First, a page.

Our current culture of having instant access to all the pleasures of the material world with the click of a button or the swipe of a card has many of our pleasure-seeking brains going bananas. It's almost too easy to satisfy our instant gratification impulses through impulsive buying, but this type of buying comes at a cost—literally and metaphorically.
If you're looking for a few ways to check yourself before you wreck your wallet, check out eight ways to stand strong in the face of Sephora on your lunch break or Amazon at midnight.
1. Make a list
The trusty list is a tried-and-true method for keeping impulse shopping under control. Sure, it's still possible to stray from a list, but having a set of pre-determined items helps keeps purchases on target (which really helps at places like, er—Target), which in turn helps cut down on picking up random items while wandering through store aisles. And, if you're like me, the wandering is when the weird purchases happen.
2. Ask questions
You've seen this person—the question-asker—standing in an aisle, holding an item, deep in thought. Are they ok? you wonder. Are they having a moment? Chances are, they're just asking questions we impulse shoppers tend to quell: Is this purchase going to improve my life? Do I already have something similar? Will this item help me in some tangible way? If the questions they're asking can't be answered in the affirmative, these shoppers will put the item back on the shelf. Good ol' logic for the win.
3. Keep the long view in mind
These shoppers try to remember their long-term goals when facing down an impulse buy. They'll consider the cost of a trip they'd like to take, a car repair they need, debt they're trying to pay off, or savings they want to increase. Keeping long-term goals and plans in sight can help fortify your willpower when dipping into Nordstrom Rack for just one thing you need, like a new fall jacket, and trying not to also leave with shoes, a new sweater, bath oil, sunglasses...
4. Don't pounce. Circle
It's okay, go ahead and put that thing in your cart. Walk around with it while you shop. Then look at it again when you check out. Chances are, by the time you get to the checkout line, you may very well have cooled on the item you felt an impulse to buy. Some shoppers take a picture of an item with their phone; if they still want the item pictured after a few days, they'll go back and buy it. It's a stalling tactic that helps us think more critically about our purchases.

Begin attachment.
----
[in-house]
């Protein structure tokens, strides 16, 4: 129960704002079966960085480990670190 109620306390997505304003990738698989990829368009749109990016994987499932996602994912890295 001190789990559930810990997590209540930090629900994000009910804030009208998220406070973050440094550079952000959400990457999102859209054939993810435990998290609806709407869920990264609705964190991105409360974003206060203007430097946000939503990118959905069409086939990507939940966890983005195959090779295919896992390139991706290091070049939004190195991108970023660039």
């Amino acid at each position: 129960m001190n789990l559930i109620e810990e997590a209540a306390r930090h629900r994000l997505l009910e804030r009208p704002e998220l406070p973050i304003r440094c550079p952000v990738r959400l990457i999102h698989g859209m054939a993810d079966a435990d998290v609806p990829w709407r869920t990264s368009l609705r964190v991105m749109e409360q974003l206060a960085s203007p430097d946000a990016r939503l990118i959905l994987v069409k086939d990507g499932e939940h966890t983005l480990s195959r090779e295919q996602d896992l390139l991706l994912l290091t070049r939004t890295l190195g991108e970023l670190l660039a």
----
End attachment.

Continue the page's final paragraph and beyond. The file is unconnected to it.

5. Use cash more often
Unless you roll with wads of hundreds, using cash instead of a card instantly limits your ability to impulse buy. Try leaving your card at home and just bringing a set amount of cash on your next trip to the grocery store or even when dining out. A recent article in The New York Times also shines light on how the little bit of pain we feel from parting with cash helps us value the experience of making a single purchase.
6. Grocery shop on a full stomach
Researchers from Cornell conducted a field study where they sent hungry shoppers out into the wild of a grocery store to see how hunger impacted their shopping choices. The results? A lot! Hungry shoppers tended to buy more food in general, and more snack style/junk food, in particular. So eat some cheese and crackers when making your grocery list to keep those impulse bulk Doritos purchases at bay.
7. Reward yourself with experiences rather than stuff
I can verify that small-scale impulse buys feel good, but usually only for a very brief period of time. I used to regularly buy little pick-me-ups, often after a hard day or when I was feeling down. And sometimes pick-me-up shopping is just what we need, but it's a practice that can easily become habit. A few years ago, I started thinking about other ways to reward myself in the form of experiences. I've found that giving myself some time during the week to have some wine, grab dinner with a friend, listen to music, or write is a much more gratifying reward than buying another pair of shoes I'll rarely wear.
8. Resist using impulse buys as kid bargaining chips
I think we've all been there, desperately trying to get errands done and you hear yourself bargaining with your four-year-old like some Prohibition Era whiskey dealer, "Listen kid, if you can just stay cool for 10 more minutes, I'll get you that shiny $3 toy candy deal that sort of looks like a giraffe and has a glittery fan-thingy that spins and also has six Skittles in it." It feels like the easiest solution but you know the truth: she'll be entertained by it for two minutes and then it will break or wind up in the nether world of wicker baskets that house all the tiny $3 toys you've impulsively bought when trying to GSD. This can be a tough rule to follow in the heat of the moment, so let's take it one shopping trip at a time (reality check: I'm writing this after buying a $5 pack of Pokemon cards for my son and $3 My Little Pony stickers for my daughter—pure and utter bribery).
And good luck out there, shoppers! Let's keep our eyes on the prizes of better vacations, less debt, and bigger emergency funds. Please add your own tips in the comments!